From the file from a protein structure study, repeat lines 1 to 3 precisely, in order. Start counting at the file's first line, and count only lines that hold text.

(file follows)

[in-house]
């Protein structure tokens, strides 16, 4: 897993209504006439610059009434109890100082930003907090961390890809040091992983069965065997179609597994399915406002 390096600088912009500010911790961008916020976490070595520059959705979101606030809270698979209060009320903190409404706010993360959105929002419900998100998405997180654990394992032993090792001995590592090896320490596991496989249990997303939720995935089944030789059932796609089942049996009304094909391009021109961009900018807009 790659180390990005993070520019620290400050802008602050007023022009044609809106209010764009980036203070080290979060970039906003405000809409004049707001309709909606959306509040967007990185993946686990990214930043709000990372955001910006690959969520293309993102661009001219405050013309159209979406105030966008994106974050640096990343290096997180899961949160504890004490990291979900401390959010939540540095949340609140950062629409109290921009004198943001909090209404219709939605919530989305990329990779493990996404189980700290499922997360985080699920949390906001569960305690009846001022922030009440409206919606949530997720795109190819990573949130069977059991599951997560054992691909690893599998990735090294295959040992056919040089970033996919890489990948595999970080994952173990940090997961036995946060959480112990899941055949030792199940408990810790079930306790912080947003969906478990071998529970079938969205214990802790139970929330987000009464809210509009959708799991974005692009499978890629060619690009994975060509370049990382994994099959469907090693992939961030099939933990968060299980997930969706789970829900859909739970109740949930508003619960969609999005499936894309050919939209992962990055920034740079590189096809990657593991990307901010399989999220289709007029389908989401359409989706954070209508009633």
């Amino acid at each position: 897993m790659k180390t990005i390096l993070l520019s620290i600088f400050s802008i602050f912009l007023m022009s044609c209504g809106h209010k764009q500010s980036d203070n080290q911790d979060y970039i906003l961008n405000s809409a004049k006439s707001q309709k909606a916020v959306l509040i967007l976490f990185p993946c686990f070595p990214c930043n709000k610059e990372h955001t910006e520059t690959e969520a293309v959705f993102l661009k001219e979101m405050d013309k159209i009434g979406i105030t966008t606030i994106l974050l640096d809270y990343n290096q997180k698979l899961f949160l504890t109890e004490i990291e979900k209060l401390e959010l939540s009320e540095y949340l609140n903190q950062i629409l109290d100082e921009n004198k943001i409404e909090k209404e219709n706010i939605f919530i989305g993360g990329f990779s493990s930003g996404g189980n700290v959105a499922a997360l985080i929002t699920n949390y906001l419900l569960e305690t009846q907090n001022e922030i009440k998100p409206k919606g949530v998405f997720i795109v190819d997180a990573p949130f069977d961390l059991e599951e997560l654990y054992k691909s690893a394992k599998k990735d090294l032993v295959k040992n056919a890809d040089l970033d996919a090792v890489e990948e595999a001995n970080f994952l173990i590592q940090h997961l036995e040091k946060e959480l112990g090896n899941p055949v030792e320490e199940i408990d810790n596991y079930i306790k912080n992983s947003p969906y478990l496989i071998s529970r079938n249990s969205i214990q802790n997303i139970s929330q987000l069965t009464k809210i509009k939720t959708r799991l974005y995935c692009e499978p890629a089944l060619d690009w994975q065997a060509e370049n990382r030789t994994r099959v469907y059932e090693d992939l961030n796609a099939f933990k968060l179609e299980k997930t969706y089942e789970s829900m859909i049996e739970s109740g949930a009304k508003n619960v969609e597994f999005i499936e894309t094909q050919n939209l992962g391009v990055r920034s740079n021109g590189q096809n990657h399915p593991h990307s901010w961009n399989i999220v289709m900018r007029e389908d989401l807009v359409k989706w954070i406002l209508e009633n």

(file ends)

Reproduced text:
[in-house]
């Protein structure tokens, strides 16, 4: 897993209504006439610059009434109890100082930003907090961390890809040091992983069965065997179609597994399915406002 390096600088912009500010911790961008916020976490070595520059959705979101606030809270698979209060009320903190409404706010993360959105929002419900998100998405997180654990394992032993090792001995590592090896320490596991496989249990997303939720995935089944030789059932796609089942049996009304094909391009021109961009900018807009 790659180390990005993070520019620290400050802008602050007023022009044609809106209010764009980036203070080290979060970039906003405000809409004049707001309709909606959306509040967007990185993946686990990214930043709000990372955001910006690959969520293309993102661009001219405050013309159209979406105030966008994106974050640096990343290096997180899961949160504890004490990291979900401390959010939540540095949340609140950062629409109290921009004198943001909090209404219709939605919530989305990329990779493990996404189980700290499922997360985080699920949390906001569960305690009846001022922030009440409206919606949530997720795109190819990573949130069977059991599951997560054992691909690893599998990735090294295959040992056919040089970033996919890489990948595999970080994952173990940090997961036995946060959480112990899941055949030792199940408990810790079930306790912080947003969906478990071998529970079938969205214990802790139970929330987000009464809210509009959708799991974005692009499978890629060619690009994975060509370049990382994994099959469907090693992939961030099939933990968060299980997930969706789970829900859909739970109740949930508003619960969609999005499936894309050919939209992962990055920034740079590189096809990657593991990307901010399989999220289709007029389908989401359409989706954070209508009633």
């Amino acid at each position: 897993m790659k180390t990005i390096l993070l520019s620290i600088f400050s802008i602050f912009l007023m022009s044609c209504g809106h209010k764009q500010s980036d203070n080290q911790d979060y970039i906003l961008n405000s809409a004049k006439s707001q309709k909606a916020v959306l509040i967007l976490f990185p993946c686990f070595p990214c930043n709000k610059e990372h955001t910006e520059t690959e969520a293309v959705f993102l661009k001219e979101m405050d013309k159209i009434g979406i105030t966008t606030i994106l974050l640096d809270y990343n290096q997180k698979l899961f949160l504890t109890e004490i990291e979900k209060l401390e959010l939540s009320e540095y949340l609140n903190q950062i629409l109290d100082e921009n004198k943001i409404e909090k209404e219709n706010i939605f919530i989305g993360g990329f990779s493990s930003g996404g189980n700290v959105a499922a997360l985080i929002t699920n949390y906001l419900l569960e305690t009846q907090n001022e922030i009440k998100p409206k919606g949530v998405f997720i795109v190819d997180a990573p949130f069977d961390l059991e599951e997560l654990y054992k691909s690893a394992k599998k990735d090294l032993v295959k040992n056919a890809d040089l970033d996919a090792v890489e990948e595999a001995n970080f994952l173990i590592q940090h997961l036995e040091k946060e959480l112990g090896n899941p055949v030792e320490e199940i408990d810790n596991y079930i306790k912080n992983s947003p969906y478990l496989i071998s529970r079938n249990s969205i214990q802790n997303i139970s929330q987000l069965t009464k809210i509009k939720t959708r799991l974005y995935c692009e499978p890629a089944l060619d690009w994975q065997a060509e370049n990382r030789t994994r099959v469907y059932e090693d992939l961030n796609a099939f933990k968060l179609e299980k997930t969706y089942e789970s829900m859909i049996e739970s109740g949930a009304k508003n619960v969609e597994f999005i499936e894309t094909q050919n939209l992962g391009v990055r920034s740079n021109g590189q096809n990657h399915p593991h990307s901010w961009n399989i999220v289709m900018r007029e389908d989401l807009v359409k989706w954070i406002l209508e009633n």